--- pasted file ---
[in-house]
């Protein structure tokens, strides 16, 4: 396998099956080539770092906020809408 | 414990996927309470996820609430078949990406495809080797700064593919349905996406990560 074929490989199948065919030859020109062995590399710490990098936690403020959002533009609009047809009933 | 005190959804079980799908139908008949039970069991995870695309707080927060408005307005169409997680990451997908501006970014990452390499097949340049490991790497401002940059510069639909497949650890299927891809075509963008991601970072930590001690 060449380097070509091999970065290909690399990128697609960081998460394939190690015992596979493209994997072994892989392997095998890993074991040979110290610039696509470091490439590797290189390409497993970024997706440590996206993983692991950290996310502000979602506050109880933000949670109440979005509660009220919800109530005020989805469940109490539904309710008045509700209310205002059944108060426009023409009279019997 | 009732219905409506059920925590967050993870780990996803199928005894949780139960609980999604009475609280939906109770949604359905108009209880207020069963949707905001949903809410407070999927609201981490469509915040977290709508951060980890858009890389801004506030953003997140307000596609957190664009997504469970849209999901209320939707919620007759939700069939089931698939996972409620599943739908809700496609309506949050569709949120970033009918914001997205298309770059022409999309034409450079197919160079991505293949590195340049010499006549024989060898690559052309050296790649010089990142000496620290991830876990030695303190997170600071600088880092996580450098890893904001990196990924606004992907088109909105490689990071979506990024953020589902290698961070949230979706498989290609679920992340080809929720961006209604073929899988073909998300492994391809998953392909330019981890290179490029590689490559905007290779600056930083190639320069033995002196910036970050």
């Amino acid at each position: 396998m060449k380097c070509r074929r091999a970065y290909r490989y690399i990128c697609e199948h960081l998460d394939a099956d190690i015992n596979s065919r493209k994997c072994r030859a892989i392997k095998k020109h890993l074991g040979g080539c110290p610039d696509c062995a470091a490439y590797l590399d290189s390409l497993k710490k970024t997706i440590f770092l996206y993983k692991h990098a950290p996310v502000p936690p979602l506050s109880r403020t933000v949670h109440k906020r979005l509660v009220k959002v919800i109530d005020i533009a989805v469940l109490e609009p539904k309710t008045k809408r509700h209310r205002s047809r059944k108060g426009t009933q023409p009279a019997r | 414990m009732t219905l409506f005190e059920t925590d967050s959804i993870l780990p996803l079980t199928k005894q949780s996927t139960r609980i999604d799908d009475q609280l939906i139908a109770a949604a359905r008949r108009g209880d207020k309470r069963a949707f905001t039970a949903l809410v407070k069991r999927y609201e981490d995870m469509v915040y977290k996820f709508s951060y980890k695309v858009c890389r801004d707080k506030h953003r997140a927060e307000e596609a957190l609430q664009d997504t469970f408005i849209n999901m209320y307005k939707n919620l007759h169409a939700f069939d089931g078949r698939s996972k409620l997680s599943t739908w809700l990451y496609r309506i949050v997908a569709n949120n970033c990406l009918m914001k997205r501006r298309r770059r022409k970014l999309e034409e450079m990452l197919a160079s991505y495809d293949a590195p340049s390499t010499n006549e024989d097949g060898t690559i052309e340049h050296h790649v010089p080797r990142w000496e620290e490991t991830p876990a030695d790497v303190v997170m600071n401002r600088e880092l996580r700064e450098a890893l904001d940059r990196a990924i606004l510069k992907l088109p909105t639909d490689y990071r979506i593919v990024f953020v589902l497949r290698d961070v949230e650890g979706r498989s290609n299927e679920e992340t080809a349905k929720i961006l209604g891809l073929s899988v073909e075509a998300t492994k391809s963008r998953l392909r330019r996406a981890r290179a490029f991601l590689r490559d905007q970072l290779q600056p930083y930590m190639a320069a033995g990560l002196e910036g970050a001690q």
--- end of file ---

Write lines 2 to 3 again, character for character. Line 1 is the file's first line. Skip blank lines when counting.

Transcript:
């Protein structure tokens, strides 16, 4: 396998099956080539770092906020809408 | 414990996927309470996820609430078949990406495809080797700064593919349905996406990560 074929490989199948065919030859020109062995590399710490990098936690403020959002533009609009047809009933 | 005190959804079980799908139908008949039970069991995870695309707080927060408005307005169409997680990451997908501006970014990452390499097949340049490991790497401002940059510069639909497949650890299927891809075509963008991601970072930590001690 060449380097070509091999970065290909690399990128697609960081998460394939190690015992596979493209994997072994892989392997095998890993074991040979110290610039696509470091490439590797290189390409497993970024997706440590996206993983692991950290996310502000979602506050109880933000949670109440979005509660009220919800109530005020989805469940109490539904309710008045509700209310205002059944108060426009023409009279019997 | 009732219905409506059920925590967050993870780990996803199928005894949780139960609980999604009475609280939906109770949604359905108009209880207020069963949707905001949903809410407070999927609201981490469509915040977290709508951060980890858009890389801004506030953003997140307000596609957190664009997504469970849209999901209320939707919620007759939700069939089931698939996972409620599943739908809700496609309506949050569709949120970033009918914001997205298309770059022409999309034409450079197919160079991505293949590195340049010499006549024989060898690559052309050296790649010089990142000496620290991830876990030695303190997170600071600088880092996580450098890893904001990196990924606004992907088109909105490689990071979506990024953020589902290698961070949230979706498989290609679920992340080809929720961006209604073929899988073909998300492994391809998953392909330019981890290179490029590689490559905007290779600056930083190639320069033995002196910036970050």
């Amino acid at each position: 396998m060449k380097c070509r074929r091999a970065y290909r490989y690399i990128c697609e199948h960081l998460d394939a099956d190690i015992n596979s065919r493209k994997c072994r030859a892989i392997k095998k020109h890993l074991g040979g080539c110290p610039d696509c062995a470091a490439y590797l590399d290189s390409l497993k710490k970024t997706i440590f770092l996206y993983k692991h990098a950290p996310v502000p936690p979602l506050s109880r403020t933000v949670h109440k906020r979005l509660v009220k959002v919800i109530d005020i533009a989805v469940l109490e609009p539904k309710t008045k809408r509700h209310r205002s047809r059944k108060g426009t009933q023409p009279a019997r | 414990m009732t219905l409506f005190e059920t925590d967050s959804i993870l780990p996803l079980t199928k005894q949780s996927t139960r609980i999604d799908d009475q609280l939906i139908a109770a949604a359905r008949r108009g209880d207020k309470r069963a949707f905001t039970a949903l809410v407070k069991r999927y609201e981490d995870m469509v915040y977290k996820f709508s951060y980890k695309v858009c890389r801004d707080k506030h953003r997140a927060e307000e596609a957190l609430q664009d997504t469970f408005i849209n999901m209320y307005k939707n919620l007759h169409a939700f069939d089931g078949r698939s996972k409620l997680s599943t739908w809700l990451y496609r309506i949050v997908a569709n949120n970033c990406l009918m914001k997205r501006r298309r770059r022409k970014l999309e034409e450079m990452l197919a160079s991505y495809d293949a590195p340049s390499t010499n006549e024989d097949g060898t690559i052309e340049h050296h790649v010089p080797r990142w000496e620290e490991t991830p876990a030695d790497v303190v997170m600071n401002r600088e880092l996580r700064e450098a890893l904001d940059r990196a990924i606004l510069k992907l088109p909105t639909d490689y990071r979506i593919v990024f953020v589902l497949r290698d961070v949230e650890g979706r498989s290609n299927e679920e992340t080809a349905k929720i961006l209604g891809l073929s899988v073909e075509a998300t492994k391809s963008r998953l392909r330019r996406a981890r290179a490029f991601l590689r490559d905007q970072l290779q600056p930083y930590m190639a320069a033995g990560l002196e910036g970050a001690q």